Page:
“In January 2021, we wrote about Frank Lampard’s departure from Chelsea Football Club in very similar circumstances,” comments jointly Jonathan Metliss, Rachel Lester and Alex Huston, the hard-tackling back three atAxiom Stone Solicitors. “As with Lampard, Mourinho would fail to meet the necessary two-year period of service to bring a claim for unfair dismissal as his employment with Tottenham only lasted 17 months with his contract due to expire at the end of the 2022-2023 season.

“Mourinho has made substantial sums of money from departing various clubs – reportedly in the region of £77.5 million. The dismissing clubs have paid these significant sums because, failing to, would leave themselves open to a claim for breach of the unexpired fixed term of the manager’s contract. Depending on the bargaining power of the respective parties, clubs and managers can agree contractual provisions that mitigate the effect of the potentially costly claims for the unexpired portion of the contract.

“Mourinho has indicated that he intends to stay in football and that he does not need a break from the sport. It will therefore be interesting to see where he gets his next contract.”


Ipswich Town would be an ideal drop zone for Mr Mourinho, suggests our mischievous Sports Editor. After all, she points out, back-in-the-day the formerly triumphant IPSWICH was managed by Mourinho’s mentor Bobby Robson – and it has just been sold to American investment fund ORG (which no doubt has masses of money to splash out on a fancy new manager and zillion dollar glamour contracts).

In their time Ipswich would certainly have been top candidates for ESL status – but the whirligig of success soon left them behind and they dropped into the lower leagues. But now, thanks to law firm Lee & Thompson who advised Marcus Evans, owner of the team for the past thirteen years, they may be heading for the good times again. “The sale signals a major phase of investment into the League One club as it sets its sights on promotion and committing to substantial investment in both the club’s playing squad and infrastructure,” said the accompanying press release. Who knows, Ipswich might be one of the contenders for the next ESL proposal when it resurfaces a decade hence. [Some hope, says our Norwich-supporting Sports editor] 



Following the award this week of  £75m to Tatiana Akhmedova from her son Temur as part of the extraordinary divorce battle with her former husband Farkhad Akhmedov. Henry Hood, Partner and Head of the Family department at Hunters Law, comments:

In the latest round of the Akhmedova divorce litigation, the High Court has continued to find in Tatiana’s favour with Knowles J finding for her against her son just as Haddon-Cave J (as he then was) had found for her against her husband. She has not had such luck against her husband in jurisdictions where his assets were actually situated, particularly in Dubai, and to this point the only asset she has got her hands on has been a helicopter, the value of which to her proceedings must now be very stretched.

However, things may now be different if her son has significant assets, particularly land, available for enforcement in this jurisdiction. It appears that he has had in the past. This may be a game-changer for her.”

So the saga rolls on.


Susan Moore has joined  Faegre Drinker as a partner in the finance and restructuring practice group in the London office.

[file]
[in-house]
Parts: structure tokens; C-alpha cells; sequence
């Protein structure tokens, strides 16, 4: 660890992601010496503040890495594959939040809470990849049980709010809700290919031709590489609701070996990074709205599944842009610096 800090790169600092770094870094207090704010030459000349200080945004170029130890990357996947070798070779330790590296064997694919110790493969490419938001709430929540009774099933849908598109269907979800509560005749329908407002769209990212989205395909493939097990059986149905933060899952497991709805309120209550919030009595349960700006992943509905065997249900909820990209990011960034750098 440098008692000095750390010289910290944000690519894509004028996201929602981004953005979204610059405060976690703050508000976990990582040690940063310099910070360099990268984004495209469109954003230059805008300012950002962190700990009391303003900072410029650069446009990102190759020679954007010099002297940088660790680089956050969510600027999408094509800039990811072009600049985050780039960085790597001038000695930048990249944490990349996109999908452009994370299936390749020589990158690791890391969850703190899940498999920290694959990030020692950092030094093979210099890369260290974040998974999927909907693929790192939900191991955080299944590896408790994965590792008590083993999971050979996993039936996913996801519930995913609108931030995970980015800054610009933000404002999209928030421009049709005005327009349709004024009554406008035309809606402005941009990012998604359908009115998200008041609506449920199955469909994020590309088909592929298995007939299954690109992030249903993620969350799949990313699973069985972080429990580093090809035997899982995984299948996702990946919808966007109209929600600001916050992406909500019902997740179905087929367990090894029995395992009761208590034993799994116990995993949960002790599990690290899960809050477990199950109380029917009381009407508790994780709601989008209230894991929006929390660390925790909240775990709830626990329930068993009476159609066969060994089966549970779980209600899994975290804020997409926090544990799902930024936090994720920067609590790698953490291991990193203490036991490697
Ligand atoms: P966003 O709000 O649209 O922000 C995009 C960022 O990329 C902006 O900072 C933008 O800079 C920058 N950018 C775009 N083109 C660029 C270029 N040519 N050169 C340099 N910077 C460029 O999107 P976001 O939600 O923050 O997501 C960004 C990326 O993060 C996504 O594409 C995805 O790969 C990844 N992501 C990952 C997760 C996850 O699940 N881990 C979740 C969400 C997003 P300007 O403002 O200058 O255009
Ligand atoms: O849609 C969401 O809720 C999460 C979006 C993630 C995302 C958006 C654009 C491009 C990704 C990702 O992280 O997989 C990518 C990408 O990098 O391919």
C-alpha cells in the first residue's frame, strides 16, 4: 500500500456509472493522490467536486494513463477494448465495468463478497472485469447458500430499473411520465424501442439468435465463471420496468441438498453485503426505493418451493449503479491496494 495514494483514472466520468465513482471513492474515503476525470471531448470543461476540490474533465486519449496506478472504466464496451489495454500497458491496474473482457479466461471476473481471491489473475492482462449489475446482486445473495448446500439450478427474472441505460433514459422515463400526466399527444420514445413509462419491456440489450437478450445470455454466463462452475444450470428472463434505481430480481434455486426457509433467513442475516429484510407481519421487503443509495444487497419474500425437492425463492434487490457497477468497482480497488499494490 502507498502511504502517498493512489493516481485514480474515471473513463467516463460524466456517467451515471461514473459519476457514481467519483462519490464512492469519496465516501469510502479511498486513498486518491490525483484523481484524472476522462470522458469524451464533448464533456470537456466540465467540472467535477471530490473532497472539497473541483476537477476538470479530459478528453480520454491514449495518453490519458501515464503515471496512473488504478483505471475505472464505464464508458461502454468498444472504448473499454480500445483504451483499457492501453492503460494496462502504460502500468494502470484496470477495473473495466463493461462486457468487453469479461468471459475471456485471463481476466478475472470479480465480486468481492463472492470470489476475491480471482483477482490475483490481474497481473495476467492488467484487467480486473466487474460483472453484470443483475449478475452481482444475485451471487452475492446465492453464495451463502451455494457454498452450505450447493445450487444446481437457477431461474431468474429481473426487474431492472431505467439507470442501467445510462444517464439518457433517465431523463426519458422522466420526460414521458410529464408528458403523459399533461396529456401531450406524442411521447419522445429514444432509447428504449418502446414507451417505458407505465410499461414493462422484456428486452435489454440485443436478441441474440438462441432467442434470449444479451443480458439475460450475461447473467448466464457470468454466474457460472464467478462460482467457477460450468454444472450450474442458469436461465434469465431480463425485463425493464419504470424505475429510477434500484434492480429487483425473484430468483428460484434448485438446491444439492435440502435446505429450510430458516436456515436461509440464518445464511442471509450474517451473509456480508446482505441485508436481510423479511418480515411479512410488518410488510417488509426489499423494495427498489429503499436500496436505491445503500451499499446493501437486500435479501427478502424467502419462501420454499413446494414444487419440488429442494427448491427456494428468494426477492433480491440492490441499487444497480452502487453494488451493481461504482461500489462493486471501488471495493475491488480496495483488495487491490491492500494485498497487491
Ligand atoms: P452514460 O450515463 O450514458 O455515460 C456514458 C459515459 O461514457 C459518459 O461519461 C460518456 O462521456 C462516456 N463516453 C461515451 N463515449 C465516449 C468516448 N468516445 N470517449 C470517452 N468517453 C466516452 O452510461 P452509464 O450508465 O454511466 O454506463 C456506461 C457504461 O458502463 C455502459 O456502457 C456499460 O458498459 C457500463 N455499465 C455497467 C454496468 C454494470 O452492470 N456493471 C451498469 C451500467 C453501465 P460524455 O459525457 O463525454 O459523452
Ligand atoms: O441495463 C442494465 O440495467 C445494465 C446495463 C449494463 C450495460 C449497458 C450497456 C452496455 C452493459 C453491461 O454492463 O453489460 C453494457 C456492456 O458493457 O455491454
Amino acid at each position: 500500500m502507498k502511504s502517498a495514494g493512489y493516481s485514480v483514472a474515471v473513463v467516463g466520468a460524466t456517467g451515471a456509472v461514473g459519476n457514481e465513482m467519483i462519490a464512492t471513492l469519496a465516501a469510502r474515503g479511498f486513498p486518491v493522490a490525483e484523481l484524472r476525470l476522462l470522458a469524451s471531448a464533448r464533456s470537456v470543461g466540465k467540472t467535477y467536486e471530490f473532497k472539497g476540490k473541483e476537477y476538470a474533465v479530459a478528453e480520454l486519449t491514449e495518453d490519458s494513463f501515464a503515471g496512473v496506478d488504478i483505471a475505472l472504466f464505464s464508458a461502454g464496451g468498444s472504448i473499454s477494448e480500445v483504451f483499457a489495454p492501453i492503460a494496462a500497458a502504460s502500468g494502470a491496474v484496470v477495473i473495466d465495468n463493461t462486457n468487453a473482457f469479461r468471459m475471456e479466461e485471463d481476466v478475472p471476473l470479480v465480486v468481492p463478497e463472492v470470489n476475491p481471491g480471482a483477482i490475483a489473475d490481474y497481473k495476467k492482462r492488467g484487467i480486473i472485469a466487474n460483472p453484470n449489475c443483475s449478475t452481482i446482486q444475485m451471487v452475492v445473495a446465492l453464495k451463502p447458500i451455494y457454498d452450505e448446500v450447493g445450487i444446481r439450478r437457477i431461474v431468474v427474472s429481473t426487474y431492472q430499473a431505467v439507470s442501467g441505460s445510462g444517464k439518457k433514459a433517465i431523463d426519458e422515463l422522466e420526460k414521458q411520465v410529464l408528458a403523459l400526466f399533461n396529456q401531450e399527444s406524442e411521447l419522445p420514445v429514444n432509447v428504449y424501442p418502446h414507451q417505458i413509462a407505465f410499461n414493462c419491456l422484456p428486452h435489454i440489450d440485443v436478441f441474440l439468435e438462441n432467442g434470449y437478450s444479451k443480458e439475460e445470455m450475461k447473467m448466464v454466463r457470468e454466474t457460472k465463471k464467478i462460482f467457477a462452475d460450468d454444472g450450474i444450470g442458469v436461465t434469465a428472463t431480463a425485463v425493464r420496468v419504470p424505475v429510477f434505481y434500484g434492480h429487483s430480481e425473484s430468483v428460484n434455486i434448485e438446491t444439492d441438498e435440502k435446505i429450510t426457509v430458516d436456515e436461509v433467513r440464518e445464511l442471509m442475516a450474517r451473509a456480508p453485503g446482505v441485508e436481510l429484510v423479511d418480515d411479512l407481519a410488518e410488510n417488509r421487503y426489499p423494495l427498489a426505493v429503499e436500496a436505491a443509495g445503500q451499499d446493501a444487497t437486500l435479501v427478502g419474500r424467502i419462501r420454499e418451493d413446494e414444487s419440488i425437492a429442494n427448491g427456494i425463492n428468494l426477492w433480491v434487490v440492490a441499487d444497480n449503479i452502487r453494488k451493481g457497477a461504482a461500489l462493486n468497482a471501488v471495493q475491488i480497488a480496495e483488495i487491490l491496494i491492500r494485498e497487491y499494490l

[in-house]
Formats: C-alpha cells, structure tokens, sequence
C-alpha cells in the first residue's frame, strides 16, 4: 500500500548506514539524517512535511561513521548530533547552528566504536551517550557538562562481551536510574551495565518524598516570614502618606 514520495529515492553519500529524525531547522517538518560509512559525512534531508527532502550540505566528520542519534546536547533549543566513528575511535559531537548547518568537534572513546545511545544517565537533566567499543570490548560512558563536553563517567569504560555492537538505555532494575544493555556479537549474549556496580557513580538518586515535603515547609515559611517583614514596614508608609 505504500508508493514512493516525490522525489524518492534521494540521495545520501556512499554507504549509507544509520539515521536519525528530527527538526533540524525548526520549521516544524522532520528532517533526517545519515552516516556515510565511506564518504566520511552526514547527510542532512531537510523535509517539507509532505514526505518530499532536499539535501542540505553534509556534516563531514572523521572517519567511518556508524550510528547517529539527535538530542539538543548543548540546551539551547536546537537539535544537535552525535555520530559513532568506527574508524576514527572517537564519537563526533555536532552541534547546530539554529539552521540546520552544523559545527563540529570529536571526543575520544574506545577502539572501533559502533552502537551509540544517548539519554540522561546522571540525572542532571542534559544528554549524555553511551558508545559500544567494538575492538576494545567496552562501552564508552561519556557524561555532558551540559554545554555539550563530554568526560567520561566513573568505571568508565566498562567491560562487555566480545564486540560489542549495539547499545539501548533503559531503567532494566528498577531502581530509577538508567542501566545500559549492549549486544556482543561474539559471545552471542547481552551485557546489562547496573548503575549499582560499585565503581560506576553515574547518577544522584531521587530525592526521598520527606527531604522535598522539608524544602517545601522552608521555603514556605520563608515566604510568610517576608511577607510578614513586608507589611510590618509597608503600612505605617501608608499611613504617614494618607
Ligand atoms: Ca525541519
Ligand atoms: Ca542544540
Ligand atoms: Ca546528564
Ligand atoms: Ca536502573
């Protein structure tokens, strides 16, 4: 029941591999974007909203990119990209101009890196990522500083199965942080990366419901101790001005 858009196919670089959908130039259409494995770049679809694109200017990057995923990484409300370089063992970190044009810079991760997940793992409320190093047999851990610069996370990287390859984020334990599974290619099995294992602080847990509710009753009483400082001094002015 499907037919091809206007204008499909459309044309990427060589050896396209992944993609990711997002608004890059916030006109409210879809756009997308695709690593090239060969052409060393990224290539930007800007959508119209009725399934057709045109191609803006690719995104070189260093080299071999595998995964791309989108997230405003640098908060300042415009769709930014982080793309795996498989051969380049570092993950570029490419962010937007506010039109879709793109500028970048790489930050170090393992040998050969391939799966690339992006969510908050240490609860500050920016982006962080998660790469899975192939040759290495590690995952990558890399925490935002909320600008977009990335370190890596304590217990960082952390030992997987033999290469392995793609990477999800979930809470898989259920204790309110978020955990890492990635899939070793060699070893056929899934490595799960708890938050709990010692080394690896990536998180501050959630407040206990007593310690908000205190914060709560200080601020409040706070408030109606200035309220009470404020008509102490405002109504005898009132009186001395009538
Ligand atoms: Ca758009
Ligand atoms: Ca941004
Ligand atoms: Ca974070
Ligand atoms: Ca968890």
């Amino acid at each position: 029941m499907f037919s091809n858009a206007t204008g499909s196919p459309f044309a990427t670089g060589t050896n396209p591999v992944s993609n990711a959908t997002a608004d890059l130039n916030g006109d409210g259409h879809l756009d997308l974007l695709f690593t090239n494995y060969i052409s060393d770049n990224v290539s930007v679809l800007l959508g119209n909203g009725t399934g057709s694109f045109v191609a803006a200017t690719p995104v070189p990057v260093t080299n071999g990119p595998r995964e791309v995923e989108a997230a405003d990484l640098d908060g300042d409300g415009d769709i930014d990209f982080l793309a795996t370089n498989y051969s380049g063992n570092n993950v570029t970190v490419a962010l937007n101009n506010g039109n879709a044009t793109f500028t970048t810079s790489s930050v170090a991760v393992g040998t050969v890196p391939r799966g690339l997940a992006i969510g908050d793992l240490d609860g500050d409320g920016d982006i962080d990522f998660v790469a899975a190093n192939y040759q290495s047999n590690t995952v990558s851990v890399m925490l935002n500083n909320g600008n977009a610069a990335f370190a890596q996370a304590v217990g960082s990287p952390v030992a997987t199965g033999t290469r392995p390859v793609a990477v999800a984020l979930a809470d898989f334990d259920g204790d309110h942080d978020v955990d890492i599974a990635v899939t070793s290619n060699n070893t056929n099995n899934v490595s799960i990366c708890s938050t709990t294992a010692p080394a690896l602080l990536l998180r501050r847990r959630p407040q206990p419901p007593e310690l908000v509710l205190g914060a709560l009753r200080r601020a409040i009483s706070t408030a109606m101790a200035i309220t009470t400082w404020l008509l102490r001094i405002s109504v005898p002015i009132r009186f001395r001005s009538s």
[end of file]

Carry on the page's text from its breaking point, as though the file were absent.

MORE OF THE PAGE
Previously at Stephenson Harwood, where she was head of the restructuring and insolvency practice, Moore will now lead on high-profile cross-border and domestic restructurings and corporate insolvencies. She is a former member of the Insolvency Rules Committee, a body that gives recommendations to the U.K. Lord Chancellor in connection with secondary insolvency legislation.

“Sue is a remarkable talent who has served clients in some of the world’s most high-stakes and precedent setting restructurings and insolvencies,” said finance and restructuring practice group leader Mike Stewart. “Her addition strengthens our practice’s international capabilities and our commitment to providing clients with the most sophisticated guidance in the market.”


Transformation, Trust and the Data Driven Legal Department

The Corporate Counsel and Compliance Exchange 2021 will be held on the 5th and 6th May and we would love you to be there!
The event will bring together General Counsels, Chief Compliance Officers and Senior Legal Leaders who are all actively responsible for developing practical strategies and solutions to drive efficiency, embed ethics and enable growth within in-house functions.

** Highlights for Day 1 – 5th May 2021**

12:05 pm – Embedding A Sound Company Culture Of Compliance To Add Greater Value To Your Legal Department
Zoe O’Sullivan, Head of Legal,
Southampton FC
Mitzi Berberi, Legal Director – Western & Southern Europe,
Mathieu Savaris, Former General Counsel, Western Europe,
GE Power

12:50pm – The move to Holistic Due Diligence
Andrew Henderson, Head of Due Diligence Proposition,
London Stock Exchange Group

3pm – Transformation, Trust and the Data Driven Legal Department
Bernadette Bulacan, Vice President – Evangelism

4pm – Building An Early Warning System To Engage Stakeholders And Manage Future Risk
Bea Miyamoto, General Counsel
, Panasonic

4:40pm – Adjusting Strategy in 2020: Exploring How Company’s Pivoted Throughout the Pandemic to Best Protect Their Businesses
Georgina McManus, Global General Counsel
, Manolo Blahnik
Sharon Blackman, Managing Director & General Counsel
, Citi
Wayne Spillett, Head of Legal, Commercial Operations and IP,
Vodafone Group
Anita Adam, Regional Director of Legal and Corporate Affairs,
Molson Coors
To request an invitation go to:


Have a great Friday night and, if you find the LEGAL DIARY amusing, please help us grow the audience by forwarding it to a friend or colleague!